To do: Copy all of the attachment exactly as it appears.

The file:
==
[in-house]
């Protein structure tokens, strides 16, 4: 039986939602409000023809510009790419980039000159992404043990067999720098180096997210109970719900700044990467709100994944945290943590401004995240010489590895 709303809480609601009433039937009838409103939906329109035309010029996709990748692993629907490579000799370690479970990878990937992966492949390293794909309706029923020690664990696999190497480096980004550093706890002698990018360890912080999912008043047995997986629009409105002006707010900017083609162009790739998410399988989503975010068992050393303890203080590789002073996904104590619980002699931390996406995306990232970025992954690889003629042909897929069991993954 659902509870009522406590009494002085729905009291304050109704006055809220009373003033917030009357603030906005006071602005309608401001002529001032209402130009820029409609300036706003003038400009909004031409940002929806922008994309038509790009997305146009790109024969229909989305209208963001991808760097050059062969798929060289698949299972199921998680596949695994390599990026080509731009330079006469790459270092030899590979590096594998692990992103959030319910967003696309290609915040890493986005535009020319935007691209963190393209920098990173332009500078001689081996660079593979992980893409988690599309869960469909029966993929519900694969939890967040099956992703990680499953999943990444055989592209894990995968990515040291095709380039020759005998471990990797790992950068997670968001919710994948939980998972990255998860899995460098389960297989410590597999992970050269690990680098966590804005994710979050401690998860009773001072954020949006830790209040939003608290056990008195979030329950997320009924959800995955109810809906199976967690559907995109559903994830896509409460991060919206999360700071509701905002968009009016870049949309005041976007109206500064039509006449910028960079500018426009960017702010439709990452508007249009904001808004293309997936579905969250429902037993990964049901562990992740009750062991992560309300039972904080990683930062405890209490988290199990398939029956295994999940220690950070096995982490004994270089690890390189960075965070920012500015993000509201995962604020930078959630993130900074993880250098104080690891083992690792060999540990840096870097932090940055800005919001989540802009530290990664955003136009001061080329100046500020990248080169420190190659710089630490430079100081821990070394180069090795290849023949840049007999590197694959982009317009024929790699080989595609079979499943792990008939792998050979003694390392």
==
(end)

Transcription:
[in-house]
């Protein structure tokens, strides 16, 4: 039986939602409000023809510009790419980039000159992404043990067999720098180096997210109970719900700044990467709100994944945290943590401004995240010489590895 709303809480609601009433039937009838409103939906329109035309010029996709990748692993629907490579000799370690479970990878990937992966492949390293794909309706029923020690664990696999190497480096980004550093706890002698990018360890912080999912008043047995997986629009409105002006707010900017083609162009790739998410399988989503975010068992050393303890203080590789002073996904104590619980002699931390996406995306990232970025992954690889003629042909897929069991993954 659902509870009522406590009494002085729905009291304050109704006055809220009373003033917030009357603030906005006071602005309608401001002529001032209402130009820029409609300036706003003038400009909004031409940002929806922008994309038509790009997305146009790109024969229909989305209208963001991808760097050059062969798929060289698949299972199921998680596949695994390599990026080509731009330079006469790459270092030899590979590096594998692990992103959030319910967003696309290609915040890493986005535009020319935007691209963190393209920098990173332009500078001689081996660079593979992980893409988690599309869960469909029966993929519900694969939890967040099956992703990680499953999943990444055989592209894990995968990515040291095709380039020759005998471990990797790992950068997670968001919710994948939980998972990255998860899995460098389960297989410590597999992970050269690990680098966590804005994710979050401690998860009773001072954020949006830790209040939003608290056990008195979030329950997320009924959800995955109810809906199976967690559907995109559903994830896509409460991060919206999360700071509701905002968009009016870049949309005041976007109206500064039509006449910028960079500018426009960017702010439709990452508007249009904001808004293309997936579905969250429902037993990964049901562990992740009750062991992560309300039972904080990683930062405890209490988290199990398939029956295994999940220690950070096995982490004994270089690890390189960075965070920012500015993000509201995962604020930078959630993130900074993880250098104080690891083992690792060999540990840096870097932090940055800005919001989540802009530290990664955003136009001061080329100046500020990248080169420190190659710089630490430079100081821990070394180069090795290849023949840049007999590197694959982009317009024929790699080989595609079979499943792990008939792998050979003694390392």